GOOD GRIEF! Set up subscriptions. How hard is that? DO IT.
I certainly can't speak for Duane. But, I suspect the answer to your question is that it is not nearly as easy as it might look.
Some of the decisions I think would need to be made include:
- Do only people who pay for a subscription get the service?
- Do people get a "free trial" to decide if they like what they see before committing?
- Assuming non-payers get cutoff, how do you manage a database of 42,000 devices to assure that someone who pays gets the service and someone who does not gets no service?
- If a mistake is made, and I pay for my service but it does not get activated, who do I call or write to get that researched and fixed?
- If Blue Octy relies on a donation model, how do you bug people enough to generate the revenue needed? Will there be a pledge drive widget that shows up on my Chumby if I am a non-payer, but that gets removed quickly once I pay?
- How many people will be involved in the administrative aspects? Right now, I think it is just Duane. Someday, even he might like to take a vacation. What happens then?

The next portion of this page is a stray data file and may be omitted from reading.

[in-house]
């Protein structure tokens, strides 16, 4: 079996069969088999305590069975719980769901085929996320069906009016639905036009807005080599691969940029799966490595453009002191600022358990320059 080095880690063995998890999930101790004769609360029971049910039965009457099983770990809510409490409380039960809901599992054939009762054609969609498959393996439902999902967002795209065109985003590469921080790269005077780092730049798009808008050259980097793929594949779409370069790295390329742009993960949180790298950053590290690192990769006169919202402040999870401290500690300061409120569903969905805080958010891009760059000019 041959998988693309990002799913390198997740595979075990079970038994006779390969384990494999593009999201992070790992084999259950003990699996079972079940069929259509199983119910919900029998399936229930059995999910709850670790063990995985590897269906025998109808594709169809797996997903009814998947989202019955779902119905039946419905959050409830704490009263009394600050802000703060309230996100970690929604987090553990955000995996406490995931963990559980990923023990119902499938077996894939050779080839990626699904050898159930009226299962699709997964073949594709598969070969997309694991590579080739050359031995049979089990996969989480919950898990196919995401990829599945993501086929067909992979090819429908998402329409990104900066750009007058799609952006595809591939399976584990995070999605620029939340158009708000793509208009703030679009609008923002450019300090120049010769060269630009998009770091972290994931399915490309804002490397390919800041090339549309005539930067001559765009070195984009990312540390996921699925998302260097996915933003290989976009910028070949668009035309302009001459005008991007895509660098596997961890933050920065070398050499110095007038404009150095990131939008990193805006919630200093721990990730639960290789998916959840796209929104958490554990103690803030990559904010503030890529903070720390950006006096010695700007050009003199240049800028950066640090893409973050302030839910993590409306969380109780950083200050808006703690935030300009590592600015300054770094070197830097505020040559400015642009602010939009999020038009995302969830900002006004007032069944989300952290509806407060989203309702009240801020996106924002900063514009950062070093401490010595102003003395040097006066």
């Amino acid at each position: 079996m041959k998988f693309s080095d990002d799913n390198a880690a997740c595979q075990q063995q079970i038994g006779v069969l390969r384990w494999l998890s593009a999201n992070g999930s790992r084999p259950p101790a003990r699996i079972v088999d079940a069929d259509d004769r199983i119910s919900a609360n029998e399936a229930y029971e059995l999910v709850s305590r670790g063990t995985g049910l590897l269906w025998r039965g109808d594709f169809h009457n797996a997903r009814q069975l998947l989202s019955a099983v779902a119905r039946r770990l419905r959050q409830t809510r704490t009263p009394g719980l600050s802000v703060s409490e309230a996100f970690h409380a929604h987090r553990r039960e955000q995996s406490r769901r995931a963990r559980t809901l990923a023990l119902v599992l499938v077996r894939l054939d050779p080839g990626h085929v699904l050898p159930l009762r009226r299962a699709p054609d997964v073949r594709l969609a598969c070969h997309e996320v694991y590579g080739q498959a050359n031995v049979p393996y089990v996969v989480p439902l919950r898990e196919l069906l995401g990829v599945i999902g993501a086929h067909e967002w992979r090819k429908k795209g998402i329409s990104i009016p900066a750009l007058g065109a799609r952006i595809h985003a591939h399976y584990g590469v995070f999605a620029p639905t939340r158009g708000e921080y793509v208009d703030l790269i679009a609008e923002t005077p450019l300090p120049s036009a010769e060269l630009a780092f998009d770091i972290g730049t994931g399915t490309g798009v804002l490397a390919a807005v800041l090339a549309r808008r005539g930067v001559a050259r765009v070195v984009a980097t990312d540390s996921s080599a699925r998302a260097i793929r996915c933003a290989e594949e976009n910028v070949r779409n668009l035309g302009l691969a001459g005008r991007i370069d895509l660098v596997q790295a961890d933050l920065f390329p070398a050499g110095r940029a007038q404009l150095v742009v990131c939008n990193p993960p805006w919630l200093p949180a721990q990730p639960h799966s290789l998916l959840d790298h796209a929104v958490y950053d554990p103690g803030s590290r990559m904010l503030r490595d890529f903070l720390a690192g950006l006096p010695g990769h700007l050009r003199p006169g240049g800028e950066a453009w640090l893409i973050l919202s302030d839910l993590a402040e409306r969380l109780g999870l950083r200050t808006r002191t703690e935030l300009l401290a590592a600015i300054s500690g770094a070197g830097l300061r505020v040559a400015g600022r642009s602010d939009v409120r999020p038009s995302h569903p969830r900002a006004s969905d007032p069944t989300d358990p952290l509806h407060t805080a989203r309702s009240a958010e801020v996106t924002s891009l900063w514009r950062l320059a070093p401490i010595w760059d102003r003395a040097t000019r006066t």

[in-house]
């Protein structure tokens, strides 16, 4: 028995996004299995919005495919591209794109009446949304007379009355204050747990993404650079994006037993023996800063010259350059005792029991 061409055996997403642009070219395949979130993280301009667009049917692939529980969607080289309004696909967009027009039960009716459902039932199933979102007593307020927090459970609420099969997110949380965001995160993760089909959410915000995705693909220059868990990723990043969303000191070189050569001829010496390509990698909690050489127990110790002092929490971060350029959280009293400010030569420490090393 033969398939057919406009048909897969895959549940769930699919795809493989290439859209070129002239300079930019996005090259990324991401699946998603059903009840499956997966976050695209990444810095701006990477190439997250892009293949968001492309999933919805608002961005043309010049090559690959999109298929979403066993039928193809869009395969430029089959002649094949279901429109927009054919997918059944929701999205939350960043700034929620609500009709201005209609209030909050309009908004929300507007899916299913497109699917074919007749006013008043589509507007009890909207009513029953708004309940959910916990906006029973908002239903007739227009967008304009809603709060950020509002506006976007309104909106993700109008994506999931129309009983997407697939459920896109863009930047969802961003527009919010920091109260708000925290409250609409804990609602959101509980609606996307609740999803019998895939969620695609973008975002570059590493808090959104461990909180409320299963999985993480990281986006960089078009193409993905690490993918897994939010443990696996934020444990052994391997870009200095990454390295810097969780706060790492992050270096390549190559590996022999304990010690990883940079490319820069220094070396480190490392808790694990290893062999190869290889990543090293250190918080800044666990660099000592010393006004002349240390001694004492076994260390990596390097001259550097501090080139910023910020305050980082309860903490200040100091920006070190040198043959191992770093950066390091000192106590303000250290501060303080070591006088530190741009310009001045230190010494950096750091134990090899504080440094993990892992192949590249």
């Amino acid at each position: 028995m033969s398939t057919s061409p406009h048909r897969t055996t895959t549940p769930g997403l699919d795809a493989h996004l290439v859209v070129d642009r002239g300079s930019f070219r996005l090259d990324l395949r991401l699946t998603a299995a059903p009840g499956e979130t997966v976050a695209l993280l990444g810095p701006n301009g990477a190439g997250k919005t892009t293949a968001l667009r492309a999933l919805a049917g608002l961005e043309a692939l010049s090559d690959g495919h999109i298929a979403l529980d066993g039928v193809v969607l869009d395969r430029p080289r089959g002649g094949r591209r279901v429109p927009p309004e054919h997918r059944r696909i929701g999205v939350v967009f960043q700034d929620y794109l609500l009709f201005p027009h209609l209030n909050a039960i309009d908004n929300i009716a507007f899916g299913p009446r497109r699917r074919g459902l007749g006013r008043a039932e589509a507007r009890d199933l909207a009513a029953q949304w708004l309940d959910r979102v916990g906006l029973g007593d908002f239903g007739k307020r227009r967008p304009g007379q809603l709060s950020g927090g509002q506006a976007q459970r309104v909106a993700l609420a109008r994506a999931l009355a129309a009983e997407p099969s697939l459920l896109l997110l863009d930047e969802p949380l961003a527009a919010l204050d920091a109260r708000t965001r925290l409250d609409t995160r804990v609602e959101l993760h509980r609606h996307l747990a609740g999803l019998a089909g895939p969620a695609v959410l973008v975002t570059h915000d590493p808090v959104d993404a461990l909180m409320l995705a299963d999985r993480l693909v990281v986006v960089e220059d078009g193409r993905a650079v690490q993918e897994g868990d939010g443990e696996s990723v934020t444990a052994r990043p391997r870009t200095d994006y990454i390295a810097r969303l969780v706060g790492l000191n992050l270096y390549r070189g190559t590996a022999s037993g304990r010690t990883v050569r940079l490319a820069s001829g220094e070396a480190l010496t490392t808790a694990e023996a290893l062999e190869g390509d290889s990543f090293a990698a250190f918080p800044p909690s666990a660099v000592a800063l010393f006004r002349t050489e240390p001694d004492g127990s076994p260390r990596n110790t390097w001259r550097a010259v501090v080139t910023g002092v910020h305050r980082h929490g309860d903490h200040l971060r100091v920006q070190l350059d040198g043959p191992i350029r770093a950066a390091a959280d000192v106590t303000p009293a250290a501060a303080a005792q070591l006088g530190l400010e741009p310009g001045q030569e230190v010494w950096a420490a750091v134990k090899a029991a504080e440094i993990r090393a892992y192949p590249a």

- Assuming we have a mandatory payment system, what is the "right" price that generates enough revenue to keep the server running, plus generates enough of a profit to keep Duane and any other staff members interested, but still assures that Chumby owners don't say "no thanks" in high enough numbers that the revenue needed is not realized? Picking a price is crucial, since raising prices later could be very difficult. Just ask JC Penney about that.
- Do the subscriptions get sold by the device or by the household? Are they monthly, annual, or lifetime?
- If the Chumby service goes down, how does Duane protect his reputation. Over the past couple of years, there have been several server outages, most recently, I think, because of a problem at Amazon Web Services. Since the cost of the service up to now has been $0 per year, there was not much room to complain, even if some people did. But if the cost is higher than that, I assume at least some people will have a different expectation for the quality of service.
In other words, there are lots of small and large decisions that need to be made before turning on the subscription faucet. From what I have seen of Duane's conscientiousness over the last few years, he clearly is thinking about all of these issues and many more before taking that step.
For now, I am delighted that he has shown a commitment to keeping Chumbys alive, even in a somewhat diminished state. I am quite sure that over the next few months, he will roll out improvements as well as ways for those of us using our Chumbys to pay for the services required to support those improvements.